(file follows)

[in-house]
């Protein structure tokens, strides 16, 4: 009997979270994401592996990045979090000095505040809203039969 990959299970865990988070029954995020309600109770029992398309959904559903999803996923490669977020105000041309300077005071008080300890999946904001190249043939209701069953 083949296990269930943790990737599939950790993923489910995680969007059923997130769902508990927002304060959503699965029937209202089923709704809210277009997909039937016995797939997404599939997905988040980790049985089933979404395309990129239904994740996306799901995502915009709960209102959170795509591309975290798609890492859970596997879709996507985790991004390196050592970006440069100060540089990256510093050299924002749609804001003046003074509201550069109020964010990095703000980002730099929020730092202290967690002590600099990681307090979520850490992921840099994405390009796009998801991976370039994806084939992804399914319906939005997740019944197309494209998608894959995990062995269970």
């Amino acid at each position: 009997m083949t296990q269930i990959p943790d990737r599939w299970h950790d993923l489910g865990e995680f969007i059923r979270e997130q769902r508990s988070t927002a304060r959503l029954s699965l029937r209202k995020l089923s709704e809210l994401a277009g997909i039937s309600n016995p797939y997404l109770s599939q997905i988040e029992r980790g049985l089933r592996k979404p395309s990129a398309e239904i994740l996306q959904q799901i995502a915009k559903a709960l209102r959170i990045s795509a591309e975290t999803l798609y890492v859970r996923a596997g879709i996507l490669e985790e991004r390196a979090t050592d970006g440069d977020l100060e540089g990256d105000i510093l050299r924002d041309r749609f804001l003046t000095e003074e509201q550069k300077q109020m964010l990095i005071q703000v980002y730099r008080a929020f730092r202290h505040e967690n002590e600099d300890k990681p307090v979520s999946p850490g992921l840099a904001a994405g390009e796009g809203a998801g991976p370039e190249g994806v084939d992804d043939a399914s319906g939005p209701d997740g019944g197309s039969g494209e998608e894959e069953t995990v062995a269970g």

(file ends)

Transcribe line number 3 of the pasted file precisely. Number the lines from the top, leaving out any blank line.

């Amino acid at each position: 009997m083949t296990q269930i990959p943790d990737r599939w299970h950790d993923l489910g865990e995680f969007i059923r979270e997130q769902r508990s988070t927002a304060r959503l029954s699965l029937r209202k995020l089923s709704e809210l994401a277009g997909i039937s309600n016995p797939y997404l109770s599939q997905i988040e029992r980790g049985l089933r592996k979404p395309s990129a398309e239904i994740l996306q959904q799901i995502a915009k559903a709960l209102r959170i990045s795509a591309e975290t999803l798609y890492v859970r996923a596997g879709i996507l490669e985790e991004r390196a979090t050592d970006g440069d977020l100060e540089g990256d105000i510093l050299r924002d041309r749609f804001l003046t000095e003074e509201q550069k300077q109020m964010l990095i005071q703000v980002y730099r008080a929020f730092r202290h505040e967690n002590e600099d300890k990681p307090v979520s999946p850490g992921l840099a904001a994405g390009e796009g809203a998801g991976p370039e190249g994806v084939d992804d043939a399914s319906g939005p209701d997740g019944g197309s039969g494209e998608e894959e069953t995990v062995a269970g």